Practicalities around our exit from the European Union

Tony Ward

November 28, 2016

theresa may

Tony Ward is chief executive of Clayton Euro Risk

So we’re back to Brexit, then.

The Sunday Times reported that Mark Carney is working on a secret plan to keep British businesses in the single market for at least two years after the country leaves the EU in order to cushion the impact. Last week, the Governor of the Bank of England stepped up his efforts to get support for his plan, which could mean companies continue to operate under current trading rules until 2021.

Protect and survive

Mr Carney held a series of private meetings with bankers and business leaders, imploring them to demand that Britain has single market access after Britain leaves the EU in 2019. The Governor is reportedly calling for what has been termed a ‘Brexit buffer’, in which access to the single market is retained for two years while a longer-term exit is agreed. The aim of this is to shield businesses from an immediate exit, but could also mean the UK continuing to adhere to EU rules, including possibly freedom of movement, even after Brexit. He has appealed to business leaders to set aside their differences over Brexit and focus on common goal.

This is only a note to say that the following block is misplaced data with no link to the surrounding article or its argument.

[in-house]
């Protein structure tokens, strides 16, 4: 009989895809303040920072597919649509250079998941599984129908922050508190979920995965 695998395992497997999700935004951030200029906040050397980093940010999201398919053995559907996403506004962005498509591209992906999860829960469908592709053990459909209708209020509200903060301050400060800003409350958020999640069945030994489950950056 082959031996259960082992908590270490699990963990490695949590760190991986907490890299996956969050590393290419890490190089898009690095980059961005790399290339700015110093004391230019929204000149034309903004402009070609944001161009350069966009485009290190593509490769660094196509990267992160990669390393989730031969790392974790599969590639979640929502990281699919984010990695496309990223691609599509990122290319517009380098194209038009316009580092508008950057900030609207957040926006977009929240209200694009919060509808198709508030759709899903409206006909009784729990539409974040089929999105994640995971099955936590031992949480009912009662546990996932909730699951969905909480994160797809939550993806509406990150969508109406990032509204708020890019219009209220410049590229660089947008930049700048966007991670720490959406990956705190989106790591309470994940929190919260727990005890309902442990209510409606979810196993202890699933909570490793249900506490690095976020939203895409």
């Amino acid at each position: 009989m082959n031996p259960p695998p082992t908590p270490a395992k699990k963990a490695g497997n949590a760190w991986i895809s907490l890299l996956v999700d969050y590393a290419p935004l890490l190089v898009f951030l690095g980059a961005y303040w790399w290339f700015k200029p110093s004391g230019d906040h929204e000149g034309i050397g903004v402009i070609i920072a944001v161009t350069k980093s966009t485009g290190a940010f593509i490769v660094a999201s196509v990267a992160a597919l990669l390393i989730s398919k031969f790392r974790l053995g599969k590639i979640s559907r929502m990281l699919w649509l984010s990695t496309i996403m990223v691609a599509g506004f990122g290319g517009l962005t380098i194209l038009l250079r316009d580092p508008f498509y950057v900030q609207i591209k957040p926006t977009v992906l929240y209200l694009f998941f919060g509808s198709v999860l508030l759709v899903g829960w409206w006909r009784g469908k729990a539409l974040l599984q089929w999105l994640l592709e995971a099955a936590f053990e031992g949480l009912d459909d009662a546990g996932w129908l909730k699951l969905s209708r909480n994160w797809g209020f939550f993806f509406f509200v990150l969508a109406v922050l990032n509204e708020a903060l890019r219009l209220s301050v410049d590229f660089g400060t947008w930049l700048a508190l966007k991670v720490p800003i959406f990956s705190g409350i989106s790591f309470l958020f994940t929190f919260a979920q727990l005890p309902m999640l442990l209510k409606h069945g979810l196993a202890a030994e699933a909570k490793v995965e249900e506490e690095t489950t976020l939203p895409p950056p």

Mark Carney is calling for bosses to demand a period of continuity after the Brexit negotiations conclude, in order to prepare for the terms of whatever deal the government can strike in Brussels – whatever that may end up looking like.  The proposal would allow the government to offer a degree of comfort without revealing its broader strategy. According to senior bankers, the Governor is making similar appeals for a smooth transition in Europe, via the G20’s Financial Stability Board.

For what it’s worth, I think this is a good thing to do. Of course Mr Carney’s critics will argue that this is political interference and an attempt to water down Brexit, but to me it seems a practical approach. Whether or not the UK remains in the single market over the longer term, it’s pretty obvious that business needs time to adapt to the new arrangements and this is something Mr Carney has argued. It would also cushion the financial sector, and broader economy, from post-Brexit turbulence.

For me this is so important.  I’ve mentioned this before but I am concerned that presently there is a lack of a coherent policy around Brexit. While I appreciate that this may be a negotiating ploy,  there is certainly a fear that it may be a sign that as yet no concrete plans are in place.

I truly hope that reports that Prime Minister Theresa May is not ruling out a transition deal that would avoid a ‘cliff edge’ for British businesses are correct.

Mr Carney has floated the idea of a transition agreement, saying financial regulation requires years to create.What he is advocating makes perfect sense to me.

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